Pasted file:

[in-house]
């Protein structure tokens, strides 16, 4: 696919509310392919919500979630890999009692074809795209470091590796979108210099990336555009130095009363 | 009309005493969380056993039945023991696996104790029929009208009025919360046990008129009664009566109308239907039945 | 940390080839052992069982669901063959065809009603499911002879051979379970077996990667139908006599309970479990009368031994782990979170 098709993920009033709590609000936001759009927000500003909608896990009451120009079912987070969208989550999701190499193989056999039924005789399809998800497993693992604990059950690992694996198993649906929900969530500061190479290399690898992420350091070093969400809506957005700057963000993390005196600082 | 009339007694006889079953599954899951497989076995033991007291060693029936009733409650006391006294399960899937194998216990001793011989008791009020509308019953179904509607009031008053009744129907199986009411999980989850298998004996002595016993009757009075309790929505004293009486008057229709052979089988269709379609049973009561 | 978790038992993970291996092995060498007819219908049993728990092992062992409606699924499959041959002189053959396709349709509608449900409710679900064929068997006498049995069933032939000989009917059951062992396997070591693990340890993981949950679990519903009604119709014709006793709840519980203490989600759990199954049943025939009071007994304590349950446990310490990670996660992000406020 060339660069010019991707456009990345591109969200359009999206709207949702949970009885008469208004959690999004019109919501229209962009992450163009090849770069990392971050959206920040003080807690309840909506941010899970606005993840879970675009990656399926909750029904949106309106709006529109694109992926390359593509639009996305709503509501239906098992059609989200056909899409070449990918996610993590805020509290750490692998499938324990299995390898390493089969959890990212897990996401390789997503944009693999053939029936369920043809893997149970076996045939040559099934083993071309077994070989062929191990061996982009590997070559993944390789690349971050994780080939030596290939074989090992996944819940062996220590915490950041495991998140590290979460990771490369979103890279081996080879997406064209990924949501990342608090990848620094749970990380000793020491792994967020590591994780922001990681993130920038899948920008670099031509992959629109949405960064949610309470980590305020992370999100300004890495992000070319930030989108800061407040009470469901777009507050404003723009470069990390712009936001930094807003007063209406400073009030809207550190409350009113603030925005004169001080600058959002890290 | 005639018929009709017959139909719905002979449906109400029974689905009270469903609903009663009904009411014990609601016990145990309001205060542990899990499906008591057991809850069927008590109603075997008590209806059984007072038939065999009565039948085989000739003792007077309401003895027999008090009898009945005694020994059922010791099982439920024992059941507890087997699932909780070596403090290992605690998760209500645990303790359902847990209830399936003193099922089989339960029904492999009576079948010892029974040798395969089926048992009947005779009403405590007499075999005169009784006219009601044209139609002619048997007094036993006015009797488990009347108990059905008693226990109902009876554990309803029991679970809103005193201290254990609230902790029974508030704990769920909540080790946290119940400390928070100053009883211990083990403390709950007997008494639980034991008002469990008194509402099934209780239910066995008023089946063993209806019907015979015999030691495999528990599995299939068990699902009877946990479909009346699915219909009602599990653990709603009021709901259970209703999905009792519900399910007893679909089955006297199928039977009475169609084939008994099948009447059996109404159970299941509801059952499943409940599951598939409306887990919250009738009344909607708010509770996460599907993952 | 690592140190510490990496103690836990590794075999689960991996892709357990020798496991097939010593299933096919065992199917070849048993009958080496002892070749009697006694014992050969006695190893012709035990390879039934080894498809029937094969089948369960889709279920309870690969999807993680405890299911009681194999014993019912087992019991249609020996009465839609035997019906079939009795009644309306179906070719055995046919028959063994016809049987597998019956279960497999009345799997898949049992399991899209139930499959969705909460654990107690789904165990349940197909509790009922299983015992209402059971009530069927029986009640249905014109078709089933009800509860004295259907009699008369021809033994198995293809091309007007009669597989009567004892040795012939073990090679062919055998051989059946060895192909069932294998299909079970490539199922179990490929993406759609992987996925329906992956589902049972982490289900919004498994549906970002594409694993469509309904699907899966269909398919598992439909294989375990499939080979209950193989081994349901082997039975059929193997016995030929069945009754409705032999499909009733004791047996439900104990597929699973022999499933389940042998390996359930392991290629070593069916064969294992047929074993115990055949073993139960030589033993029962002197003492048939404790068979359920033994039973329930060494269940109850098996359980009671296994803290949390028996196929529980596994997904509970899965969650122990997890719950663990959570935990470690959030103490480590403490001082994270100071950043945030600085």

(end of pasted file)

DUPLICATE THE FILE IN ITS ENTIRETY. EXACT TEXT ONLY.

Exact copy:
[in-house]
């Protein structure tokens, strides 16, 4: 696919509310392919919500979630890999009692074809795209470091590796979108210099990336555009130095009363 | 009309005493969380056993039945023991696996104790029929009208009025919360046990008129009664009566109308239907039945 | 940390080839052992069982669901063959065809009603499911002879051979379970077996990667139908006599309970479990009368031994782990979170 098709993920009033709590609000936001759009927000500003909608896990009451120009079912987070969208989550999701190499193989056999039924005789399809998800497993693992604990059950690992694996198993649906929900969530500061190479290399690898992420350091070093969400809506957005700057963000993390005196600082 | 009339007694006889079953599954899951497989076995033991007291060693029936009733409650006391006294399960899937194998216990001793011989008791009020509308019953179904509607009031008053009744129907199986009411999980989850298998004996002595016993009757009075309790929505004293009486008057229709052979089988269709379609049973009561 | 978790038992993970291996092995060498007819219908049993728990092992062992409606699924499959041959002189053959396709349709509608449900409710679900064929068997006498049995069933032939000989009917059951062992396997070591693990340890993981949950679990519903009604119709014709006793709840519980203490989600759990199954049943025939009071007994304590349950446990310490990670996660992000406020 060339660069010019991707456009990345591109969200359009999206709207949702949970009885008469208004959690999004019109919501229209962009992450163009090849770069990392971050959206920040003080807690309840909506941010899970606005993840879970675009990656399926909750029904949106309106709006529109694109992926390359593509639009996305709503509501239906098992059609989200056909899409070449990918996610993590805020509290750490692998499938324990299995390898390493089969959890990212897990996401390789997503944009693999053939029936369920043809893997149970076996045939040559099934083993071309077994070989062929191990061996982009590997070559993944390789690349971050994780080939030596290939074989090992996944819940062996220590915490950041495991998140590290979460990771490369979103890279081996080879997406064209990924949501990342608090990848620094749970990380000793020491792994967020590591994780922001990681993130920038899948920008670099031509992959629109949405960064949610309470980590305020992370999100300004890495992000070319930030989108800061407040009470469901777009507050404003723009470069990390712009936001930094807003007063209406400073009030809207550190409350009113603030925005004169001080600058959002890290 | 005639018929009709017959139909719905002979449906109400029974689905009270469903609903009663009904009411014990609601016990145990309001205060542990899990499906008591057991809850069927008590109603075997008590209806059984007072038939065999009565039948085989000739003792007077309401003895027999008090009898009945005694020994059922010791099982439920024992059941507890087997699932909780070596403090290992605690998760209500645990303790359902847990209830399936003193099922089989339960029904492999009576079948010892029974040798395969089926048992009947005779009403405590007499075999005169009784006219009601044209139609002619048997007094036993006015009797488990009347108990059905008693226990109902009876554990309803029991679970809103005193201290254990609230902790029974508030704990769920909540080790946290119940400390928070100053009883211990083990403390709950007997008494639980034991008002469990008194509402099934209780239910066995008023089946063993209806019907015979015999030691495999528990599995299939068990699902009877946990479909009346699915219909009602599990653990709603009021709901259970209703999905009792519900399910007893679909089955006297199928039977009475169609084939008994099948009447059996109404159970299941509801059952499943409940599951598939409306887990919250009738009344909607708010509770996460599907993952 | 690592140190510490990496103690836990590794075999689960991996892709357990020798496991097939010593299933096919065992199917070849048993009958080496002892070749009697006694014992050969006695190893012709035990390879039934080894498809029937094969089948369960889709279920309870690969999807993680405890299911009681194999014993019912087992019991249609020996009465839609035997019906079939009795009644309306179906070719055995046919028959063994016809049987597998019956279960497999009345799997898949049992399991899209139930499959969705909460654990107690789904165990349940197909509790009922299983015992209402059971009530069927029986009640249905014109078709089933009800509860004295259907009699008369021809033994198995293809091309007007009669597989009567004892040795012939073990090679062919055998051989059946060895192909069932294998299909079970490539199922179990490929993406759609992987996925329906992956589902049972982490289900919004498994549906970002594409694993469509309904699907899966269909398919598992439909294989375990499939080979209950193989081994349901082997039975059929193997016995030929069945009754409705032999499909009733004791047996439900104990597929699973022999499933389940042998390996359930392991290629070593069916064969294992047929074993115990055949073993139960030589033993029962002197003492048939404790068979359920033994039973329930060494269940109850098996359980009671296994803290949390028996196929529980596994997904509970899965969650122990997890719950663990959570935990470690959030103490480590403490001082994270100071950043945030600085």